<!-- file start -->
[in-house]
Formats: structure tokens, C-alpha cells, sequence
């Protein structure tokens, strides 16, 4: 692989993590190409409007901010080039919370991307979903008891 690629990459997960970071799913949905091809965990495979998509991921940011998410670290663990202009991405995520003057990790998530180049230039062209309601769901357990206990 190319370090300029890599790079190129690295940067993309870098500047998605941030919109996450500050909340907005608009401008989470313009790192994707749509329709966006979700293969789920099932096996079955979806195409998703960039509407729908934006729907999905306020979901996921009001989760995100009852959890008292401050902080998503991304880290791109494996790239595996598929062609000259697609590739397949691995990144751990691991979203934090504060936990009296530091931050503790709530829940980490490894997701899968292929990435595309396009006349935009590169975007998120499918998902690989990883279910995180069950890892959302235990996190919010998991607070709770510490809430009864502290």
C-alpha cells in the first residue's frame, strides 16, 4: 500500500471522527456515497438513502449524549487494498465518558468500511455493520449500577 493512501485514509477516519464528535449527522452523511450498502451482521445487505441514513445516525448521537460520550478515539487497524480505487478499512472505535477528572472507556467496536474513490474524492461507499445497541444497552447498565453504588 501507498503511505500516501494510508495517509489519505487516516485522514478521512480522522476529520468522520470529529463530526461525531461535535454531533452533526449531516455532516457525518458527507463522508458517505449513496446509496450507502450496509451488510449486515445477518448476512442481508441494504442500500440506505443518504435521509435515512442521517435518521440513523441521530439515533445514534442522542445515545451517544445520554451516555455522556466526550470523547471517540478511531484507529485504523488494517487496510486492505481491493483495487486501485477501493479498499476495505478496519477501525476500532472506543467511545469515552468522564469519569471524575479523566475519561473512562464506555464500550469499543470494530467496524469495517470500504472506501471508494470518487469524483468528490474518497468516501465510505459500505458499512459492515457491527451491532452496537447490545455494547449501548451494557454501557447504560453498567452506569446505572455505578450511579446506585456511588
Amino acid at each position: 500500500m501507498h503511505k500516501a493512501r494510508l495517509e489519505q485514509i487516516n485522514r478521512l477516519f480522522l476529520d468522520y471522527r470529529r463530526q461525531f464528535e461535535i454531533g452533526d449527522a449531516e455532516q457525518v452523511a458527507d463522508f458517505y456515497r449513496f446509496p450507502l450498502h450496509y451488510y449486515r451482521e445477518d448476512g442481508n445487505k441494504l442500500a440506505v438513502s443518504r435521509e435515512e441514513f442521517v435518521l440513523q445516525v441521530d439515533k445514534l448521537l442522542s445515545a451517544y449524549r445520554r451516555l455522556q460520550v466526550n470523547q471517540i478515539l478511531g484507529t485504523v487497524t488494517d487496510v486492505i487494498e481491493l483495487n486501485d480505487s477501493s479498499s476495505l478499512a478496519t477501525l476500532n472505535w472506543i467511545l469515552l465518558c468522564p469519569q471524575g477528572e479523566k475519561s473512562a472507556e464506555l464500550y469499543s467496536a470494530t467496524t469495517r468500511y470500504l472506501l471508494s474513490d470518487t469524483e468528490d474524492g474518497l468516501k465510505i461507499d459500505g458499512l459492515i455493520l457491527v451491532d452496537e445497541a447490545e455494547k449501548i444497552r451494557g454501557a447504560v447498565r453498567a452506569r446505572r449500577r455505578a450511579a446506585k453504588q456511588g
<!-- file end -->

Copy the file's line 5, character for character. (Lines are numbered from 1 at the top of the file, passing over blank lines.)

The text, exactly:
Amino acid at each position: 500500500m501507498h503511505k500516501a493512501r494510508l495517509e489519505q485514509i487516516n485522514r478521512l477516519f480522522l476529520d468522520y471522527r470529529r463530526q461525531f464528535e461535535i454531533g452533526d449527522a449531516e455532516q457525518v452523511a458527507d463522508f458517505y456515497r449513496f446509496p450507502l450498502h450496509y451488510y449486515r451482521e445477518d448476512g442481508n445487505k441494504l442500500a440506505v438513502s443518504r435521509e435515512e441514513f442521517v435518521l440513523q445516525v441521530d439515533k445514534l448521537l442522542s445515545a451517544y449524549r445520554r451516555l455522556q460520550v466526550n470523547q471517540i478515539l478511531g484507529t485504523v487497524t488494517d487496510v486492505i487494498e481491493l483495487n486501485d480505487s477501493s479498499s476495505l478499512a478496519t477501525l476500532n472505535w472506543i467511545l469515552l465518558c468522564p469519569q471524575g477528572e479523566k475519561s473512562a472507556e464506555l464500550y469499543s467496536a470494530t467496524t469495517r468500511y470500504l472506501l471508494s474513490d470518487t469524483e468528490d474524492g474518497l468516501k465510505i461507499d459500505g458499512l459492515i455493520l457491527v451491532d452496537e445497541a447490545e455494547k449501548i444497552r451494557g454501557a447504560v447498565r453498567a452506569r446505572r449500577r455505578a450511579a446506585k453504588q456511588g